The CU defense has the strength to slow down Texas A&M and could generate a turnover or two to keep the game close. The conditioning factor should play a role, with Dorrell putting a greater emphasis on blitzing than he might otherwise employ.

Colorado’s Brendon Lewis | David Zalubowski/AP

And on offense, the Colorado wide receivers have the speed to wear out the Aggie secondary. The elevation element figures to be a factor, but CU’s chances mostly lie on the play of Brendon Lewis. The freshman QB should rely heavily on his running backs.

Yet, Fisher knows that, and is likely to focus on defending the run, daring Colorado to beat them through the air.

California at TCU

Amon G. Carter Stadium, Fort Worth, TX
Saturday, September 11
12:30pm PT, ESPNU

The Bears have a chance to turn their season around after an unexpected stumble in the opener. But facing TCU in a true road game, the deck is stacked against them.

The Horned Frogs are coming off a 42-point demolition of FCS opponent Duquesne, an easy win that arguably benefits Cal. Teams learn nothing about themselves in cupcake buy-games, and California was hardened by one of the top teams in the Mountain West.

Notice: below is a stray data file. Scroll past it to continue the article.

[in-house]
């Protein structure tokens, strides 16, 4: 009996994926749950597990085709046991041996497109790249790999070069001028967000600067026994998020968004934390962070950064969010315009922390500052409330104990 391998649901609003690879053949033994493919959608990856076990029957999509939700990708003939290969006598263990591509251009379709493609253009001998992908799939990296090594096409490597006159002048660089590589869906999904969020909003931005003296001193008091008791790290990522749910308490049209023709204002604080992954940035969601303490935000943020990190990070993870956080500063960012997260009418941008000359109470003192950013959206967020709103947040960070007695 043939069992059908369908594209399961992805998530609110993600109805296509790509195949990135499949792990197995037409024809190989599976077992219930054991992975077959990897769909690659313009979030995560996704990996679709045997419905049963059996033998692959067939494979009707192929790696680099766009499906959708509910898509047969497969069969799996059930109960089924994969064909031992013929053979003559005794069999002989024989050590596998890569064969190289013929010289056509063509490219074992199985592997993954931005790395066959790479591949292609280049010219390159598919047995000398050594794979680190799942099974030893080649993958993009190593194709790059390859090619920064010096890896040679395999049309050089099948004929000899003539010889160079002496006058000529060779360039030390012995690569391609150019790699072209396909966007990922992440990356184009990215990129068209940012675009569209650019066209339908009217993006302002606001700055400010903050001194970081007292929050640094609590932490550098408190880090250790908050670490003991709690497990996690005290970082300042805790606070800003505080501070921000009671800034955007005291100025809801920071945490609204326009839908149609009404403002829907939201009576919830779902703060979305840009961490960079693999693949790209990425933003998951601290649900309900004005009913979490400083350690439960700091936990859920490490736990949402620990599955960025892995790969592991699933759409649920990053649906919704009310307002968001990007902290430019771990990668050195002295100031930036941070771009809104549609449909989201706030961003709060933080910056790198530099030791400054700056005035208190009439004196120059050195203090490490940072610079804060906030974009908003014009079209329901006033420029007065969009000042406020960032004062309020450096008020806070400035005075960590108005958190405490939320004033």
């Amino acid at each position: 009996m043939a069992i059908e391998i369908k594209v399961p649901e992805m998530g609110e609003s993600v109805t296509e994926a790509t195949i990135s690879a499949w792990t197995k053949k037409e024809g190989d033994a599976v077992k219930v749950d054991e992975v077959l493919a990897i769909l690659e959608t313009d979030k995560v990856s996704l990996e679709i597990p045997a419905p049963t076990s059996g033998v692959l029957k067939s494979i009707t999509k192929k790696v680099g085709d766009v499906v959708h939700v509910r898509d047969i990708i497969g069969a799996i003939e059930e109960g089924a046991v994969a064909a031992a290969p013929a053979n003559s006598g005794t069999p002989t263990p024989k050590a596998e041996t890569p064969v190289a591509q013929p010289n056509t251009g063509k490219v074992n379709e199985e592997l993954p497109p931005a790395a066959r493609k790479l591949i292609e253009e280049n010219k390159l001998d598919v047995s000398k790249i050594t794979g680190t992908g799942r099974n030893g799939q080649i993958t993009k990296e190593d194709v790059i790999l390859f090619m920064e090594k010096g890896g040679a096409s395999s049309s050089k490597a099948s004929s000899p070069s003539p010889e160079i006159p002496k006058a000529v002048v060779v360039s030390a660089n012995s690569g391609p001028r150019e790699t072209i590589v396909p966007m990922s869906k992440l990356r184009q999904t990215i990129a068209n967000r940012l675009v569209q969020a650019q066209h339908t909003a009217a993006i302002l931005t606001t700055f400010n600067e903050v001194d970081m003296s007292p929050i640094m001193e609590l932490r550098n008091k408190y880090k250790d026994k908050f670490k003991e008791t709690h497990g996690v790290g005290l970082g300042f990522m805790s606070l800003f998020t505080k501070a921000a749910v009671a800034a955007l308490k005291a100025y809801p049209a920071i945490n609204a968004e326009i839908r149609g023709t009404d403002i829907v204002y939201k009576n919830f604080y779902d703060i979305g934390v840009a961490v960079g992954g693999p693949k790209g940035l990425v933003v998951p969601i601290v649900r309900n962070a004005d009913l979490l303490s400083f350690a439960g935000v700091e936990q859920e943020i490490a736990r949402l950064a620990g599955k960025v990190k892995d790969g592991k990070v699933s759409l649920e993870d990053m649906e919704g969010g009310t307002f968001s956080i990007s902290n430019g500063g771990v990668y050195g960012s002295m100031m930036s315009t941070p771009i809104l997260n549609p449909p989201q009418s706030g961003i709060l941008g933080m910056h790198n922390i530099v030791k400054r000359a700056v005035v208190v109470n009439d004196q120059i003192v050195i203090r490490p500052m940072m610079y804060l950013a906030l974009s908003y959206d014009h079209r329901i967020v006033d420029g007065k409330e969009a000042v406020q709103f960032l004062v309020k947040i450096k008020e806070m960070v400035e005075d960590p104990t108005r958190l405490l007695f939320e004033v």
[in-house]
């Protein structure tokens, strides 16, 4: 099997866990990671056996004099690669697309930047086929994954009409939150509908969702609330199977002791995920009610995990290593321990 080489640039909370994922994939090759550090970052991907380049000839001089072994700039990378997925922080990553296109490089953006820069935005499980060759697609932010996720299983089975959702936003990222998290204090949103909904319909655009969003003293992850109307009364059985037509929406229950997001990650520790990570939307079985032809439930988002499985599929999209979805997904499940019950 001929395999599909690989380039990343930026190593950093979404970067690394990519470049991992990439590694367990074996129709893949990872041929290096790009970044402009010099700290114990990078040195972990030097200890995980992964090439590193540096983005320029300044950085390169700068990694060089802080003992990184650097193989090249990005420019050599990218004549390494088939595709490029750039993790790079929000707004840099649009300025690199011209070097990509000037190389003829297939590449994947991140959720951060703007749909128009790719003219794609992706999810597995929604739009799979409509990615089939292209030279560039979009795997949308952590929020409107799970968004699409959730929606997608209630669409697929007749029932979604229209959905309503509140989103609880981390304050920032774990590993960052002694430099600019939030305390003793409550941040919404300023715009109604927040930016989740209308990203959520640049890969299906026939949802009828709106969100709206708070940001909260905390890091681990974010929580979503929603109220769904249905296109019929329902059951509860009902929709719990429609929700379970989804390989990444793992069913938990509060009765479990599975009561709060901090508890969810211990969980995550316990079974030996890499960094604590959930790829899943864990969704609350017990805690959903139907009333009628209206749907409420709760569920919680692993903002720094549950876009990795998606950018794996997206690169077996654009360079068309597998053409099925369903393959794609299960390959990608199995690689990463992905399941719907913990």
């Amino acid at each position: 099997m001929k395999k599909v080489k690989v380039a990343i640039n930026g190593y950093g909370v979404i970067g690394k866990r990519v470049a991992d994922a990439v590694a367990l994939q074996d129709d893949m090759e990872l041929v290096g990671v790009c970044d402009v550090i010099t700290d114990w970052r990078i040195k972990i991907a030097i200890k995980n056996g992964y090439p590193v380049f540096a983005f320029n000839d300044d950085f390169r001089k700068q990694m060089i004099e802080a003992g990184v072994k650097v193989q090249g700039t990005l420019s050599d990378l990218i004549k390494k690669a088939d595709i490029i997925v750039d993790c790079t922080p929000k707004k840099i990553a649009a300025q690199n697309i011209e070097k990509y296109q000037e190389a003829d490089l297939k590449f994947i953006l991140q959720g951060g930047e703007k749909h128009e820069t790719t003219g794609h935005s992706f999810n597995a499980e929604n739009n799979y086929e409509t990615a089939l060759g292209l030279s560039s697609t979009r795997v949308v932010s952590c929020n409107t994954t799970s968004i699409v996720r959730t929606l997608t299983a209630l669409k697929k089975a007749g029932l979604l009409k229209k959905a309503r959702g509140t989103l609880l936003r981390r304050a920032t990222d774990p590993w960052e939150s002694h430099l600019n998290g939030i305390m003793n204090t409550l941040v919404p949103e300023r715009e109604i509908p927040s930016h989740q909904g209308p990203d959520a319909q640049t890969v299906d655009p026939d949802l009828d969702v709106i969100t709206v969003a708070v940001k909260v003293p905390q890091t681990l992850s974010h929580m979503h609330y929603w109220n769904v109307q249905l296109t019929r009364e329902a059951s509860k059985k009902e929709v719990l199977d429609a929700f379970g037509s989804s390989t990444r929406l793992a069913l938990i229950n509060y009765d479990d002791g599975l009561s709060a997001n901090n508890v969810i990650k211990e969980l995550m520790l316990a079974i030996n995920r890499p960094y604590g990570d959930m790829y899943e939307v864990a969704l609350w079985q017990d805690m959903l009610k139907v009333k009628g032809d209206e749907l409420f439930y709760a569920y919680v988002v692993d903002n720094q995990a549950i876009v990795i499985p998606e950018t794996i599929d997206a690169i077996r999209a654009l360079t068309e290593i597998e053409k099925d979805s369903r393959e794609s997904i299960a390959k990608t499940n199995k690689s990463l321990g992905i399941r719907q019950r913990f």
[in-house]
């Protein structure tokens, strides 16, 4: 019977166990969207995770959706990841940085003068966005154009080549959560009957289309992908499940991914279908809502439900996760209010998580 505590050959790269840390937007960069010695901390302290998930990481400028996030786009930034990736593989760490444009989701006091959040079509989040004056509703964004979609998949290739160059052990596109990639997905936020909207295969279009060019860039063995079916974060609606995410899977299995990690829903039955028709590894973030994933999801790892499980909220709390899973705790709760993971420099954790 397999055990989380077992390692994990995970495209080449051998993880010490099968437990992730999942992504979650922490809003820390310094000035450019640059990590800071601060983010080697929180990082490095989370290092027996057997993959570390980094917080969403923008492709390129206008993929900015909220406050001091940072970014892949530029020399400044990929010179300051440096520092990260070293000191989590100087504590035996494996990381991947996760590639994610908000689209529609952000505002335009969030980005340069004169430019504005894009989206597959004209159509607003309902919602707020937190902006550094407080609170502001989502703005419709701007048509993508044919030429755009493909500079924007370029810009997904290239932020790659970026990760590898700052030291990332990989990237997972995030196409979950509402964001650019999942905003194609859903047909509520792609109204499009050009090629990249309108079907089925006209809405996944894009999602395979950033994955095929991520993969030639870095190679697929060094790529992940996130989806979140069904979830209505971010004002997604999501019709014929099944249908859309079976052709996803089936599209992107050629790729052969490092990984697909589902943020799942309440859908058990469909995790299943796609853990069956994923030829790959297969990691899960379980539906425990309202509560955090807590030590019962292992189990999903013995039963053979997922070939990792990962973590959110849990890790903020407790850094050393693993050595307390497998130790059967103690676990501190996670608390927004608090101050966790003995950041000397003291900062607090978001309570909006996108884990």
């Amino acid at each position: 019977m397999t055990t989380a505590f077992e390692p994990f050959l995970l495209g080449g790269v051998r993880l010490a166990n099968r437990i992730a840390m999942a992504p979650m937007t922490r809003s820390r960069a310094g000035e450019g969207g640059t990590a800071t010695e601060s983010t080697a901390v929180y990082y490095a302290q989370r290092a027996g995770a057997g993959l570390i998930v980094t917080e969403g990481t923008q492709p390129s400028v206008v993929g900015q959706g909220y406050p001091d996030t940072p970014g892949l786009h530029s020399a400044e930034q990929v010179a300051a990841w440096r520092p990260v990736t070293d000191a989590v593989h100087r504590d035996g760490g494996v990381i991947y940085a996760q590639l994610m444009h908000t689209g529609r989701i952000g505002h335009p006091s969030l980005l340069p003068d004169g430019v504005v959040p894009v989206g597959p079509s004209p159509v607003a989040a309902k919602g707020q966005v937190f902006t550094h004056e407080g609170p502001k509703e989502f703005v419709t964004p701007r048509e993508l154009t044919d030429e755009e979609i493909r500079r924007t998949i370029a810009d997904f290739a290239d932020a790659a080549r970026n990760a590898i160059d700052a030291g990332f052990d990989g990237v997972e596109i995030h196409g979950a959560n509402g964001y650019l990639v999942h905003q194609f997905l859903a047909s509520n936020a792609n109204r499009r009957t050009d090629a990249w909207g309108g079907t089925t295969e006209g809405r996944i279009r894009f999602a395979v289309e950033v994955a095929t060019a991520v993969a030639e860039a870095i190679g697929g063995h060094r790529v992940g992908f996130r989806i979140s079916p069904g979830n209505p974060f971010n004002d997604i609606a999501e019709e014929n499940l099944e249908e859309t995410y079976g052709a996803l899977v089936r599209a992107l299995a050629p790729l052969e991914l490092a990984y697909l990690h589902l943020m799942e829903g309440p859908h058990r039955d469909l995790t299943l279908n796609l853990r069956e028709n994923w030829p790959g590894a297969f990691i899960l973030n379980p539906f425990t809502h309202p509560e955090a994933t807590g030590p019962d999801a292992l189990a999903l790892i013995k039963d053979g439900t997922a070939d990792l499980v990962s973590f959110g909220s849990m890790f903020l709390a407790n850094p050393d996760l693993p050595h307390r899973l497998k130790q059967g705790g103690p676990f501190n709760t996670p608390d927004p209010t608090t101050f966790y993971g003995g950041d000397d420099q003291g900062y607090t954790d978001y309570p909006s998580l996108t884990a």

Cal’s Chase Garbers | D. Ross Cameron/AP

Gary Patterson’s roster could be overlooking the Bears, confident after their blowout win.

But Justin Wilcox’s team is angry and playing with something to prove. The dichotomy in circumstances may be a factor, but Bill Musgrave’s offense must run the ball better.

Chase Garbers is at his most effective when his backs are moving the ball, and Musgrave may do well to try and establish the run in the first half.

Portland State at Washington State

Martin Stadium, Pullman, WA
Saturday, September 11
3:00 p.m. PT, Pac-12 Network

Jayden de Laura probably should have started against Utah State. If Nick Rolovich had gone with his proven returning quarterback who ran the Run-and-Shoot in high school, we likely would be talking about a 1-0 Washington State team.

Instead, Max Borghi was under-utilized and Deon McIntosh became an after thought. But facing a FCS opponent in Pullman, the Cougar offense should return to form.

Washington State’s Max Borghi | WSU Athletics